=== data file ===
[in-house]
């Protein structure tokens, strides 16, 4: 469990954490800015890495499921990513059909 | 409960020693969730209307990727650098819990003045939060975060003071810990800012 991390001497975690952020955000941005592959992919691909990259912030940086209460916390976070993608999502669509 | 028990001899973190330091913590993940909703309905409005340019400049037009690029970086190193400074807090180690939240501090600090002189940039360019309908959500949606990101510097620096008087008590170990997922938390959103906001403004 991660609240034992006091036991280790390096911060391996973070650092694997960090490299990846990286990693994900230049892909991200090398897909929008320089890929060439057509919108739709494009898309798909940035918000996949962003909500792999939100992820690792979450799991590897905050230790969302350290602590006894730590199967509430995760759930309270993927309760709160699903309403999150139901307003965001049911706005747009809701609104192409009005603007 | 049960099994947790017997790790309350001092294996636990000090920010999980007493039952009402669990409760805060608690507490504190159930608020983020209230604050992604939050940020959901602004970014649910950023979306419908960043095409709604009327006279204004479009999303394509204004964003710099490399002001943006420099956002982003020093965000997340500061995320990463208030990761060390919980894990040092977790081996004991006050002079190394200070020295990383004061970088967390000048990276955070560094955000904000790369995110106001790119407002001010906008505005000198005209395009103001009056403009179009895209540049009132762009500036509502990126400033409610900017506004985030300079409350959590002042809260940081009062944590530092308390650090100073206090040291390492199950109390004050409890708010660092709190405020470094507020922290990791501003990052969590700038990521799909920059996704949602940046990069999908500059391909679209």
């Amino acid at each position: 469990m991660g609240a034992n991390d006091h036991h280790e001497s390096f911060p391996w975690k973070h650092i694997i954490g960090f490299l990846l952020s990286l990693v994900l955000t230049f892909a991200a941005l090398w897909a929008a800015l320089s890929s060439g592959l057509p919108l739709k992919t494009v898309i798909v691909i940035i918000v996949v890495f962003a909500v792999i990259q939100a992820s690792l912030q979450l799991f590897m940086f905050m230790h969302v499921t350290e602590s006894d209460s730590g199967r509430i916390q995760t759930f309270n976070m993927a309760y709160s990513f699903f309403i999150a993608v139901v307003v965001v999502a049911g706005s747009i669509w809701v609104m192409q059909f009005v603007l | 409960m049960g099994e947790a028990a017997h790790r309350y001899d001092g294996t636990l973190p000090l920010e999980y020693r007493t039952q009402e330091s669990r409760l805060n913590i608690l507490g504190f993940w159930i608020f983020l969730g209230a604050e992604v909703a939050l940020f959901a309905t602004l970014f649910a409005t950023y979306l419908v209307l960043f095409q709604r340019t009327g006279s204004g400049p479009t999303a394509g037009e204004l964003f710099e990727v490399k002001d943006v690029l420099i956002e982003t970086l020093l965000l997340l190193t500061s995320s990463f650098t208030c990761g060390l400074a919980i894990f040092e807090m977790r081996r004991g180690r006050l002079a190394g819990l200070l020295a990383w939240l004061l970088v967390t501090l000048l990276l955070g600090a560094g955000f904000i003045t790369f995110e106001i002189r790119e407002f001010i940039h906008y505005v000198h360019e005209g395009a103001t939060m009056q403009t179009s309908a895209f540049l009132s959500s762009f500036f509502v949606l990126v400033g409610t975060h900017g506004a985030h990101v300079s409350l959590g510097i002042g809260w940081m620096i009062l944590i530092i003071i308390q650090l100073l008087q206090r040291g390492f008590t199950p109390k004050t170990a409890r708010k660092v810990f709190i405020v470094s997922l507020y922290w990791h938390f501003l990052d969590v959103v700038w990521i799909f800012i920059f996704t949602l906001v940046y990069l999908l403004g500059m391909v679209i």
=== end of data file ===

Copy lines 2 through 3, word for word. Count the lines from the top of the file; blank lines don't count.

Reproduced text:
């Protein structure tokens, strides 16, 4: 469990954490800015890495499921990513059909 | 409960020693969730209307990727650098819990003045939060975060003071810990800012 991390001497975690952020955000941005592959992919691909990259912030940086209460916390976070993608999502669509 | 028990001899973190330091913590993940909703309905409005340019400049037009690029970086190193400074807090180690939240501090600090002189940039360019309908959500949606990101510097620096008087008590170990997922938390959103906001403004 991660609240034992006091036991280790390096911060391996973070650092694997960090490299990846990286990693994900230049892909991200090398897909929008320089890929060439057509919108739709494009898309798909940035918000996949962003909500792999939100992820690792979450799991590897905050230790969302350290602590006894730590199967509430995760759930309270993927309760709160699903309403999150139901307003965001049911706005747009809701609104192409009005603007 | 049960099994947790017997790790309350001092294996636990000090920010999980007493039952009402669990409760805060608690507490504190159930608020983020209230604050992604939050940020959901602004970014649910950023979306419908960043095409709604009327006279204004479009999303394509204004964003710099490399002001943006420099956002982003020093965000997340500061995320990463208030990761060390919980894990040092977790081996004991006050002079190394200070020295990383004061970088967390000048990276955070560094955000904000790369995110106001790119407002001010906008505005000198005209395009103001009056403009179009895209540049009132762009500036509502990126400033409610900017506004985030300079409350959590002042809260940081009062944590530092308390650090100073206090040291390492199950109390004050409890708010660092709190405020470094507020922290990791501003990052969590700038990521799909920059996704949602940046990069999908500059391909679209």
């Amino acid at each position: 469990m991660g609240a034992n991390d006091h036991h280790e001497s390096f911060p391996w975690k973070h650092i694997i954490g960090f490299l990846l952020s990286l990693v994900l955000t230049f892909a991200a941005l090398w897909a929008a800015l320089s890929s060439g592959l057509p919108l739709k992919t494009v898309i798909v691909i940035i918000v996949v890495f962003a909500v792999i990259q939100a992820s690792l912030q979450l799991f590897m940086f905050m230790h969302v499921t350290e602590s006894d209460s730590g199967r509430i916390q995760t759930f309270n976070m993927a309760y709160s990513f699903f309403i999150a993608v139901v307003v965001v999502a049911g706005s747009i669509w809701v609104m192409q059909f009005v603007l | 409960m049960g099994e947790a028990a017997h790790r309350y001899d001092g294996t636990l973190p000090l920010e999980y020693r007493t039952q009402e330091s669990r409760l805060n913590i608690l507490g504190f993940w159930i608020f983020l969730g209230a604050e992604v909703a939050l940020f959901a309905t602004l970014f649910a409005t950023y979306l419908v209307l960043f095409q709604r340019t009327g006279s204004g400049p479009t999303a394509g037009e204004l964003f710099e990727v490399k002001d943006v690029l420099i956002e982003t970086l020093l965000l997340l190193t500061s995320s990463f650098t208030c990761g060390l400074a919980i894990f040092e807090m977790r081996r004991g180690r006050l002079a190394g819990l200070l020295a990383w939240l004061l970088v967390t501090l000048l990276l955070g600090a560094g955000f904000i003045t790369f995110e106001i002189r790119e407002f001010i940039h906008y505005v000198h360019e005209g395009a103001t939060m009056q403009t179009s309908a895209f540049l009132s959500s762009f500036f509502v949606l990126v400033g409610t975060h900017g506004a985030h990101v300079s409350l959590g510097i002042g809260w940081m620096i009062l944590i530092i003071i308390q650090l100073l008087q206090r040291g390492f008590t199950p109390k004050t170990a409890r708010k660092v810990f709190i405020v470094s997922l507020y922290w990791h938390f501003l990052d969590v959103v700038w990521i799909f800012i920059f996704t949602l906001v940046y990069l999908l403004g500059m391909v679209i």